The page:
I am happy that the United States and the Democratic People’s Republic of Korea (DPRK) are talking once again—this is indeed a positive development. We should however, be realistic about achievement and outcome possibilities. As a wise man on this subject matter once said; “talks about talks are good—start there and do not promise nor expect too much”. Realistically, neither we nor anyone else can expect to solve everything in one day. Locking the DPRK into a more fixed structure of dialogue for the long term; that is ultimately more positive. The administration also needs to acknowledge that the DPRK has achieved nuclear capability—or “nuclear breakout”—and we can’t put the genie back in the bottle. With this in mind we have heard perilously little about any plan or strategy, beyond the hyperbole of complete and verifiable denuclearization—which has very different meanings depending on if you are the U.S. or the DPRK. While we might wish to worry about the dynamic that got us to where we are, the summit commitments (assuming this summit does go ahead) and implementation arrangements are what’s important. What will be on the table with respect to denuclearization—weapons, fissile material, production facilities, hydrogen isotope production, etc.—with what access for monitoring and verification, over what time frame, and what does the U.S. offer that might undercut either of our alliances in Northeast Asia? The rest, CW/BW, ballistic missiles, human rights, will be nice to address. But if you get the nuclear part, you can work on the rest, as long as both sides have handled this maturely enough to continue having a dialogue, which means the maturity of settling for not a grand deal, but slow incremental progress. No big splash in the media, but little—seemingly mundane but yet important—steps forward, that often will not fit the news media hyperbole or narrative. And yes, we ought to forget about getting everything before we give anything. That said, we should (and I think we do) have clear lines we should not cross, such as never agreeing to remove our troops from the Korean peninsula. But the U.S. needs to be realistic about what it can “live with” in terms of a result or outcome. We need more than a promise of this or that but can’t expect denuclearization either. Our expectations and demands (even the public ones) need to be in line with some modicum of reality. We should caution the DPRK about closing or destroying its nuclear weapons underground test facility at this time and access to it should be part of the negotiations. While it might be a safety risk, the real reason they want to close it now, prior to negotiating, is of course to prevent us from inspecting it. Unfortunately, that is like letting a criminal investigate his own crime scene. As the administration has not, as far as I know, mentioned this, I can only wonder about its acuity. Then of course there is the issue of President Trump himself. How will he react if he does not get what he wants or if the DPRK concessions do not meet his grand expectations? What would he do then? Walk away and accuse the DPRK of refusing to agree to his sensible demands? If things collapse who would be to blame? Frankly, the U.S. would have to shoulder some of that blame; we would have upset our allies and given credibility on the world stage to the Kim regime, without getting anything in return. We would have caused long-term harm to our regional relationships and to our image on the world stage as well as let the DPRK slip through yet again—while gaining some sympathy and relief from our sanctions and pressure from its regional neighbors. Such an outcome would be two steps back and an embarrassment for the United States. Then of course, there is our most important regional ally, Japan, a nation that we seem to do our best to neglect in terms of both our and their national security. Having worked in Japan for some 14+ years I have seen this debate and concern on part of the Japanese before—but that makes it no less legitimate. The Japanese have an imperative interest in the region and are a key ally of ours, without whom any comprehensive deal touching on anything of significance in the region cannot be struck, or much less sustained. We cannot leave Japan behind on this—and if we do and fail, it is just as bad as if we do and succeed. If we fail Japan will point to their proposed more comprehensive approach as more realistic and point out that they have the institutional memory to see the situation for what it is. They would imply that they cannot trust our judgement, and that we have thus made the situation worse for our partners. If the summit is a success; it’s still a negative for our alliance. The Japanese view would be America made a deal with little or no consultation and without regard for Japanese concerns or needs. Such an outcome would also reduce Japanese leverage to pursue important interests (such as abductees) and security concerns with the DPRK. Chances are the DPRK under such a situation would only be more intransigent and aggressive towards Japan. The narrative in japan, in either case, will be that America ignored its concerns. It’s a catch 22. At the end of the day, what is more important: Japan’s alliance or getting something menial or nothing out of the DPRK? Why not at the very least comprehensively coordinate and consult with our Japanese partners? Or better yet, try to arrange for a follow-up 5-way summit, including the U.S., the DPRK, Japan, South Korea, and China. Ironically, by not including Japan we end up giving the Abe government a helping hand politically—while simultaneously harming our relationship. Abe’s cabinet, which is in a precarious situation due to several corruption, sexual harassment and record keeping scandals, gets an easy political win. Many Japanese citizens have criticized Abe for not managing to negotiate Japan’s inclusion in the summit in some shape or form. Perversely, we are now giving Abe the opportunity to turn around and say; “look I was smart, the U.S. got nothing and I did not have to be in the middle”. He can thus say his leadership has proven wiser, even if in reality it has not, in fact he was simply ignored by his closest ally. And yet, this does not ultimately help our U.S.–Japan alliance. We have been here before and it seems the current administration is reluctant to heed any advice from the past. I am of the belief, that we should talk to the DPRK, but right now Kim is playing a smarter game than Trump and succeeding in undermining our heft in the region. About the Author: Nils G. Bildt, MA-IPS, is the President of CTSS Japan and has Previously Served as an Advisor to Japanese Parliamentarians and Cabinet Members Regarding National Security Issues.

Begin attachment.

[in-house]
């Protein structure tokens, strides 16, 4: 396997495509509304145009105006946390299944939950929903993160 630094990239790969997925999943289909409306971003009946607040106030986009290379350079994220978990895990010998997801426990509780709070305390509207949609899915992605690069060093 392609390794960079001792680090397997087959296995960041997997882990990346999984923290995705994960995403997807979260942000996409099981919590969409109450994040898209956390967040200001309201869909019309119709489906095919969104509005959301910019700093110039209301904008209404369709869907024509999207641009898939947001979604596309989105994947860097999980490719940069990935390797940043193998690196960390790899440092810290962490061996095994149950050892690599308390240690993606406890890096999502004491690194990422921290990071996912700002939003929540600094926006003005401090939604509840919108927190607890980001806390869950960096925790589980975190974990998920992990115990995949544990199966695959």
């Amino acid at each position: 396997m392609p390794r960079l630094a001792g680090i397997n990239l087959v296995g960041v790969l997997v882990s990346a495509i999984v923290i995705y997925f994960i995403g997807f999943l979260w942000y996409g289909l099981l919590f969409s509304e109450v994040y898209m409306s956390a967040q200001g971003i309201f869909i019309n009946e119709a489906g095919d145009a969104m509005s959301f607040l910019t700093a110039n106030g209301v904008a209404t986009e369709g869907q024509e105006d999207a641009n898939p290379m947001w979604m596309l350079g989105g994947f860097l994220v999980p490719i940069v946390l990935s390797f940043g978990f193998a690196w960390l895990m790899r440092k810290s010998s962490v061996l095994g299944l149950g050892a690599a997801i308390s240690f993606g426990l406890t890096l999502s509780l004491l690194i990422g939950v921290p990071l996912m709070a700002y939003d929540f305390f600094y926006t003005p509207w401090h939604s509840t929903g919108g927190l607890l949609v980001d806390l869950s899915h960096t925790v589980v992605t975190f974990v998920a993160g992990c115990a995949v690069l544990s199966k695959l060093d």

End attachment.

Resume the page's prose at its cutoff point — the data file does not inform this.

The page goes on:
Nils G. Bildt
Nils Bildt is the Co-CEO and Founding Partner of HTMA Consulting, a firm focused on Information Aggregation and International Security solutions. He formerly served as Sr. Adviser to the Chairman of The Japanese Senate Foreign Relations and Defense Committee.
The views presented in this article are the author’s own and do not necessarily represent the views of any other organization.